Galaxy-clusters range from as little as fifty kiloparsecs in diameter (Stephan’s Quintet, four member galaxies) to more than eight megaparsecs (Coma cluster, several thousand members). Ours is a modest-sized cluster, with twenty-one member galaxies and a diameter of 800-900 kpc.1974,2025 The Local Group is somewhat flattened in shape, with most components (Table 4.1) in the southern hemisphere of our Milky Way Galaxy.* Eleven intergalactic tramp globular star clusters have also been spotted, the lone gypsy wanderers of the forbidding intergalactic void.1974
* The largest Local Group member — Galaxy Andromeda — has an apparent velocity towards Sol, believed due to our rotation about the center of the Milky Way.1337 Andromeda is also tilted about 150° to our angle of view.2025
Table 4.2 Characteristics of galaxies1945,1974,2025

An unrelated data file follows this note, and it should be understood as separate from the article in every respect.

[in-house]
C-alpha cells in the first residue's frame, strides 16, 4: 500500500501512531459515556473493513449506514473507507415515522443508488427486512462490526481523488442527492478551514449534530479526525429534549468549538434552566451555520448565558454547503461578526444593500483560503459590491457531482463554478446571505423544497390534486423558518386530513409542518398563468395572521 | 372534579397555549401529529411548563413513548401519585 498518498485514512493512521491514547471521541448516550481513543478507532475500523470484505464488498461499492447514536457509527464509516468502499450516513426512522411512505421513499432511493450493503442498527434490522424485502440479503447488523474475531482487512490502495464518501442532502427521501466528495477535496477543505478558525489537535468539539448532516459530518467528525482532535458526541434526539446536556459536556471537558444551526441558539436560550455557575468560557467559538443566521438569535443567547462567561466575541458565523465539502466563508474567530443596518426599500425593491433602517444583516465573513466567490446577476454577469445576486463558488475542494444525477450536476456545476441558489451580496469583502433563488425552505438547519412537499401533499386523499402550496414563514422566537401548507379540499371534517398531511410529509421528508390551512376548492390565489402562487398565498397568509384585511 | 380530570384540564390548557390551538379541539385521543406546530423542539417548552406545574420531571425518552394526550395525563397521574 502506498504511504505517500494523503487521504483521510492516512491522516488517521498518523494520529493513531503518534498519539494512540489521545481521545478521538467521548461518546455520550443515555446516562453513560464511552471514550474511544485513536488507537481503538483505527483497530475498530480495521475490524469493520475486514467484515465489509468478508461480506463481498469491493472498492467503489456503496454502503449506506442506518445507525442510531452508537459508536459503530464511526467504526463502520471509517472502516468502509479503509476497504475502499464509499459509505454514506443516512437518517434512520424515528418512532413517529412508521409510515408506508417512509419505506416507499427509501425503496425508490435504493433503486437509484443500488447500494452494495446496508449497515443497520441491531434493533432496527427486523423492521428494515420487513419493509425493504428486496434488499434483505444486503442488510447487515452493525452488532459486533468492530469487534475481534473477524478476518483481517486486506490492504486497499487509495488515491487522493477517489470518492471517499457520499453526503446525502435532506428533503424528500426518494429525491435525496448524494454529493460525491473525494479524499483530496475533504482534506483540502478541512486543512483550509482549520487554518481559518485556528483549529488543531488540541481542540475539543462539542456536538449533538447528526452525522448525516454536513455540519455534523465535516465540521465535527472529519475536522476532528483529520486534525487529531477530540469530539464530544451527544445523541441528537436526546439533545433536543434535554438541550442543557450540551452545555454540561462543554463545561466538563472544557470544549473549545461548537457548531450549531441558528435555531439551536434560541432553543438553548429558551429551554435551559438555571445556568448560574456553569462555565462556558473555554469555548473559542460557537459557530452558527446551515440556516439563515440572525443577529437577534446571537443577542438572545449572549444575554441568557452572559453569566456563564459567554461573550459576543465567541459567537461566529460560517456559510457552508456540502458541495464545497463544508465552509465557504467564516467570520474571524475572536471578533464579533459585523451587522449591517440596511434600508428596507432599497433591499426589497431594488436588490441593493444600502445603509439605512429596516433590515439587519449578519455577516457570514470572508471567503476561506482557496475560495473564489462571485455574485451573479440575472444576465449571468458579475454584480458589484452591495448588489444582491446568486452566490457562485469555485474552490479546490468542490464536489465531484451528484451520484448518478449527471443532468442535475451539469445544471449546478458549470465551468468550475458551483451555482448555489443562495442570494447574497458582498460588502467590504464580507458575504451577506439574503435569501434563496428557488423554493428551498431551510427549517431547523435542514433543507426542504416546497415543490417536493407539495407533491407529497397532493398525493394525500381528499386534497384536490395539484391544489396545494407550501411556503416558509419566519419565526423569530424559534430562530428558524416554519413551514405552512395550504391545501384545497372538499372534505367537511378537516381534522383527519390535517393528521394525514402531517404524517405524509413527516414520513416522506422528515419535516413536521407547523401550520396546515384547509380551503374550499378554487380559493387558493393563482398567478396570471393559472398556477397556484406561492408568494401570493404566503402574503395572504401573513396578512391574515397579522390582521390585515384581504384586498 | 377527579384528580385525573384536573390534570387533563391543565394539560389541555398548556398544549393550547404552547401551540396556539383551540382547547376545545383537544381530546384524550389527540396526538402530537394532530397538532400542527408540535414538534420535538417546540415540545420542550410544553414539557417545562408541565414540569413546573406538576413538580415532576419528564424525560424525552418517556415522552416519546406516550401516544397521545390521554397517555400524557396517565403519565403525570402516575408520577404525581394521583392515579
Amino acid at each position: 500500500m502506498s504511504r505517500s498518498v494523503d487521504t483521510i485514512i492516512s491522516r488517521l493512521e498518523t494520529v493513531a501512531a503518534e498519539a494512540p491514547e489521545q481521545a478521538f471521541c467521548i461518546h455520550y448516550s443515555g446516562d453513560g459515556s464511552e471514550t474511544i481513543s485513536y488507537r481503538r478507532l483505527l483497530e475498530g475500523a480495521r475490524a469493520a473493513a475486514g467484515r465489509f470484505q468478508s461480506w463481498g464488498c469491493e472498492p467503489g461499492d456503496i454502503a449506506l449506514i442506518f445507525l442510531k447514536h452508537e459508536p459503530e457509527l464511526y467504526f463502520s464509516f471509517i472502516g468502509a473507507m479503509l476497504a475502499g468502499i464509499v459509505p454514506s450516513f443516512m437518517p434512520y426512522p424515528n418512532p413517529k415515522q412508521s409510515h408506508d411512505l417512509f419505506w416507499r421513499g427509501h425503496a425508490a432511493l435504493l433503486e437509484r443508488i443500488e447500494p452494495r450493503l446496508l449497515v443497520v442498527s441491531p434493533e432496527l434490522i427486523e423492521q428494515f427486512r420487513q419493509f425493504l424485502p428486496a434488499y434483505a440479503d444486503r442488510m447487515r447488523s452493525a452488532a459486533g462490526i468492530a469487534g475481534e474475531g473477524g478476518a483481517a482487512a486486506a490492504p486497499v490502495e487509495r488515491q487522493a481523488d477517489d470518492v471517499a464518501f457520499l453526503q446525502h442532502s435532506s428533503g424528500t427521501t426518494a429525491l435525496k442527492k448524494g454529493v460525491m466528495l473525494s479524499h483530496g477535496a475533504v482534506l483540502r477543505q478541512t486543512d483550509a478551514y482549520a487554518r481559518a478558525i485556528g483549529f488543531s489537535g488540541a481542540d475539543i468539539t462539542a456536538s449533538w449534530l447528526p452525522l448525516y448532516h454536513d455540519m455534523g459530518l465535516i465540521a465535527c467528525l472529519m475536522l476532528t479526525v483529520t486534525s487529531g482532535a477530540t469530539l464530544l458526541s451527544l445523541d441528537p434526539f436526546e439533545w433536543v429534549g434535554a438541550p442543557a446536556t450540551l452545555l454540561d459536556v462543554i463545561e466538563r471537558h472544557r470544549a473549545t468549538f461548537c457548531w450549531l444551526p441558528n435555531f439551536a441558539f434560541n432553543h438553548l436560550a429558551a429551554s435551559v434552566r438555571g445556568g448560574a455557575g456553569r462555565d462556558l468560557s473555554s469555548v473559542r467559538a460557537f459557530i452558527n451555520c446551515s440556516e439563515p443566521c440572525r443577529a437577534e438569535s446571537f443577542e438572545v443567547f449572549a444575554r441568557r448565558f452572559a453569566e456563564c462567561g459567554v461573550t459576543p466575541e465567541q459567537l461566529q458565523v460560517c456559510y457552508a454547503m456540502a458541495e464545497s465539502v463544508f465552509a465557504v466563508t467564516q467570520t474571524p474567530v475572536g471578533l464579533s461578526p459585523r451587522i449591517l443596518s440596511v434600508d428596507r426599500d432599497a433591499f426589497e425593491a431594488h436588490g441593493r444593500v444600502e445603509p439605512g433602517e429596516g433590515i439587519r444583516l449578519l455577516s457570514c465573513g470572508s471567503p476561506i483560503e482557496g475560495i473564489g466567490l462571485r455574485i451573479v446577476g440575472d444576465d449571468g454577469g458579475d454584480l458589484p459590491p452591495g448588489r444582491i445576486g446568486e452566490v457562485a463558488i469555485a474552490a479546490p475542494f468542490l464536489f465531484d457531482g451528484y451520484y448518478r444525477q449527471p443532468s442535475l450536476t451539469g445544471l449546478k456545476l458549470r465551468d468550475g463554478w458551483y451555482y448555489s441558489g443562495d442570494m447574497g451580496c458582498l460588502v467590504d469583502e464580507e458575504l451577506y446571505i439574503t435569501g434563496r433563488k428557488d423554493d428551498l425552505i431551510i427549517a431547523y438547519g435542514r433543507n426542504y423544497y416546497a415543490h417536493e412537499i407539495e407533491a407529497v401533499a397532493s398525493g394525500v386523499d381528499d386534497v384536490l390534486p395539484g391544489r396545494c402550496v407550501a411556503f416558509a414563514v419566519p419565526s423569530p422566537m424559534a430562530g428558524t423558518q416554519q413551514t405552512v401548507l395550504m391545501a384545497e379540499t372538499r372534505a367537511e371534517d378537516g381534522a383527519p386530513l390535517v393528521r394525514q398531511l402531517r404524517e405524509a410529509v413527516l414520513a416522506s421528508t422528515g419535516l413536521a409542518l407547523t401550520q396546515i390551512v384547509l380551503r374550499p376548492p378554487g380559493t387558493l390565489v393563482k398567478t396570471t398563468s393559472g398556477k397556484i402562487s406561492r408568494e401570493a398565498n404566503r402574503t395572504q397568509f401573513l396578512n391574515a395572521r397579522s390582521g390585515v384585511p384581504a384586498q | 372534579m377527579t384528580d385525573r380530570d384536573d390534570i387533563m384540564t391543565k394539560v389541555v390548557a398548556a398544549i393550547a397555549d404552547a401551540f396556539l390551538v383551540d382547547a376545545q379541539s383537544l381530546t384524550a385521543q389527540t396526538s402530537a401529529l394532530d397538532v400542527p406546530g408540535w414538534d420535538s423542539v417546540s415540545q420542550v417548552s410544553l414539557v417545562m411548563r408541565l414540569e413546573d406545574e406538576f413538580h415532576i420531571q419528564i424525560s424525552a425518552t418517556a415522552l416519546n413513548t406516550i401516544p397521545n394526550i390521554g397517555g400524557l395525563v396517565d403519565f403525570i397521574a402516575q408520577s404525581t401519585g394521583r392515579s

There are basically three kinds of galaxies: Irregulars, spirals, and ellipticals (Table 4.2). Irregulars are small, formless collections of stars, containing perhaps 109 Msun. These galaxies consist of about 10-50% neutral hydrogen gas and dust20 and have very few old reddish stars and very many young blue-white stars.1974 Much of the matter that could be utilized in the construction of stars hasn’t been used up yet.
Spiral galaxies have consumed far more of their hydrogen — only about 1% of the original amount remains, on the average. There are a fair number of both old and young stars. The typical spiral has three major components: The halo (a spheroidal volume of space with very old stars in highly elliptical orbits), the nuclear bulge or "core," and the galactic disk (which contains the spiral structure and most of the mass). Great dust lanes are usually very conspicuous throughout.20,1976